• stopping an aspiration system. Further disclosed herein is an apparatus for determining the point of entry of particles into a particle detection system of the type having a particle detector in fluid communication with an air sampling network, the air sampling network having a plurality of inlets through which air ma enter the air sampling network, and an aspirator for drawing air through the air sampling network to the detector, the apparatus including means for determining a volume of air passing through at least a part of the particie detection system, said apparatus including: means for receiving a signal representative of the volume of air passing through at least a part of the particle detection system; means for determining a location in the air sampling network at which air carrying particles entered the network on the basis of the determined volume.

Also disclosed herein is a device for determining the point of entry of particles into a particle detection system through one or more of a plurality of air iniets. The device includes means for determining a volume of air flowing through at least part of the particle detection system and means for determining a point of entry of the particles based upon the measured volume.

Preferably, the apparatus for determining the point of entry of particles into the particle detection system identifies the source of particles by reference to at least one inlet through which particles are likely to have entered.

Further preferably, the apparatus for determining the point of entry of particles into the detection system identifies the source of particles by providing an indication of the distance of along the sampling network at which particles entered the air sampling network.

Further disclosed herein is a method of determining the point of entry of particles into a particie detection system having a sampling pipe network with a plurality of sampling points through which particles can enter the particle detection system. The method includes, determining the volume of air passing through at least part of particle detection system and determining through which sampling hole of the plurality of sampling points the particles entered the particle detection system.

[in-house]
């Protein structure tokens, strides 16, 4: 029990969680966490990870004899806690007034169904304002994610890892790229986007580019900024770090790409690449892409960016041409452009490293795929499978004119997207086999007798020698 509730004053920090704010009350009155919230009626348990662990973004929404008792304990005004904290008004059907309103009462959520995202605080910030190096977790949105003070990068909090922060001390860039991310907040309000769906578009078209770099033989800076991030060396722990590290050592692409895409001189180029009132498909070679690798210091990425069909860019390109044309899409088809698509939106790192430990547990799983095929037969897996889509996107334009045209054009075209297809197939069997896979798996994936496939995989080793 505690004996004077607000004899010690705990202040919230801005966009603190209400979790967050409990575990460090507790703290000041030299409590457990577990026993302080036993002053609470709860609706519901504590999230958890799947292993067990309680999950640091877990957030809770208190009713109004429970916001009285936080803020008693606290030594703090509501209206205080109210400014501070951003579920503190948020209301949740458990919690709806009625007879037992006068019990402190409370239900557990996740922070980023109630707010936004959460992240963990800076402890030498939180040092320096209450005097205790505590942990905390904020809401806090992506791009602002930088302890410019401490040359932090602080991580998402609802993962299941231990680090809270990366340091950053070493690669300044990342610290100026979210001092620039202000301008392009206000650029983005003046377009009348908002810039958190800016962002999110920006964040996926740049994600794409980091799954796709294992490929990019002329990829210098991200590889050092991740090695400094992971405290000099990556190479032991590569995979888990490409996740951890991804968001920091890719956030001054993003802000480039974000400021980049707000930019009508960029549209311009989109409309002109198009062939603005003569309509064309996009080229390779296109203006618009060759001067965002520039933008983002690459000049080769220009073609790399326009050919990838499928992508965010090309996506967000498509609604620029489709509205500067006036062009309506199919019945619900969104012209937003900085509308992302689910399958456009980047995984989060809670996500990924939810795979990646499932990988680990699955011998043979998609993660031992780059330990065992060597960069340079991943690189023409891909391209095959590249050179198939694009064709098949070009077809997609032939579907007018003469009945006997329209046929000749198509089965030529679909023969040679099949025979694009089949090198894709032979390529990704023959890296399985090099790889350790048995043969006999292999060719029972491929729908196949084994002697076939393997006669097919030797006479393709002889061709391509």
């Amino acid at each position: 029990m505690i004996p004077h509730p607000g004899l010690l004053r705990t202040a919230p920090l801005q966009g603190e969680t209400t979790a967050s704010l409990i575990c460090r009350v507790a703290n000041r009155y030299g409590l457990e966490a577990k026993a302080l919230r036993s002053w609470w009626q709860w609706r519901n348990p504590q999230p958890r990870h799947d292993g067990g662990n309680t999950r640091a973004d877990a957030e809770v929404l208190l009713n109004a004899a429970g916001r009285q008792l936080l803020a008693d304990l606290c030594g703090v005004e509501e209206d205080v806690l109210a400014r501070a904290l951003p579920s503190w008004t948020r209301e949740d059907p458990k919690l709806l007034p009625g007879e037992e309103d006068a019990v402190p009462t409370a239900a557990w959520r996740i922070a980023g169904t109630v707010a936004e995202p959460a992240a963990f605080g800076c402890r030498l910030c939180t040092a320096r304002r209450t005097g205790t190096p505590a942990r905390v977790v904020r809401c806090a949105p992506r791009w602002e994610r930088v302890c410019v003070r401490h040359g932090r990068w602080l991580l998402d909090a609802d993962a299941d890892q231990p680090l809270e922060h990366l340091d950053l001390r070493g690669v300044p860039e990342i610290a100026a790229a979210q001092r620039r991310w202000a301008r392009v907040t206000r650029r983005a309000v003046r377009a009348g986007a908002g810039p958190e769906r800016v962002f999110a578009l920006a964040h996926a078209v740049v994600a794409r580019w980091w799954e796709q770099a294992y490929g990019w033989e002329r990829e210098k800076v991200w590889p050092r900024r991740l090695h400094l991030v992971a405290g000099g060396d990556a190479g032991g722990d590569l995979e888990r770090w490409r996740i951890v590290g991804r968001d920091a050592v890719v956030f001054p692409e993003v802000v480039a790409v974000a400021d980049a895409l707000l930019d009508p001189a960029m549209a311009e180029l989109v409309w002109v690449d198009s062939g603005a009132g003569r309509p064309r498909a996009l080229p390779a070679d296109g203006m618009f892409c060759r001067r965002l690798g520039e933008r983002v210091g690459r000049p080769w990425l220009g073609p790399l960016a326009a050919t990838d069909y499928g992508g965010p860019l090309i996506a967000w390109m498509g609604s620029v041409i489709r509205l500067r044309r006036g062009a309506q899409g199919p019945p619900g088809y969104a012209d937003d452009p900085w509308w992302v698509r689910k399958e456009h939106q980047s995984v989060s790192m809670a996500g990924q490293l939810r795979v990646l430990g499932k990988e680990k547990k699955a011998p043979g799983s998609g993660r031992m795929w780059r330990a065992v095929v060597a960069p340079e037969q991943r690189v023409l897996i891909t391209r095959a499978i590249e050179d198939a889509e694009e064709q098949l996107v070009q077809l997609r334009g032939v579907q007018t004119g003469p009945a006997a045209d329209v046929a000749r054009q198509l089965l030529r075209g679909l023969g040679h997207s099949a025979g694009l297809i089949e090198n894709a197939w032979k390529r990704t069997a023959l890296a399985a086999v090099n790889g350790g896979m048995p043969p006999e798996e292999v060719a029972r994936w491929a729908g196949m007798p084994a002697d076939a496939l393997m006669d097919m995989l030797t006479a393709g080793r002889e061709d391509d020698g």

The method can include, detecting a first particie detection event and a second particle detection event, and measuring the volume of air passing through at least part of particie detection network between the particie detection events.

The method can include continuously measuring the volume of air passing through at least part of particle detection network. Alternatively the method can include activating the volume measurement upon the occurrence of a predetermined condition.

The volume of air passing through at least part of particle detection network is preferably measured by summing a rate of fiow measurement over time. Preferably the rate of flow measurement is a volumetric flow rate measurement. Most preferably it is determined using an ultrasonic flo sensor.

Further disclosed herein is a particle detection system including a particle detector, a sampling network in fluid communication with the particie detector, and means for drawing fluid through the sampling network to the detector. The sampling network includes a plurality of inlets, the inlets being arranged into a plurality of location groups. Each location group has an address defined by the presence or absence of an inlet connected to each of a pluralit of sampling pipes. The particle detector is configured to draw air along each sampling pipe and in the event that smoke is detected, determine the address of the location group through which particles entered the detector based upon both the presence and absence of particles in each of the sampling pipes.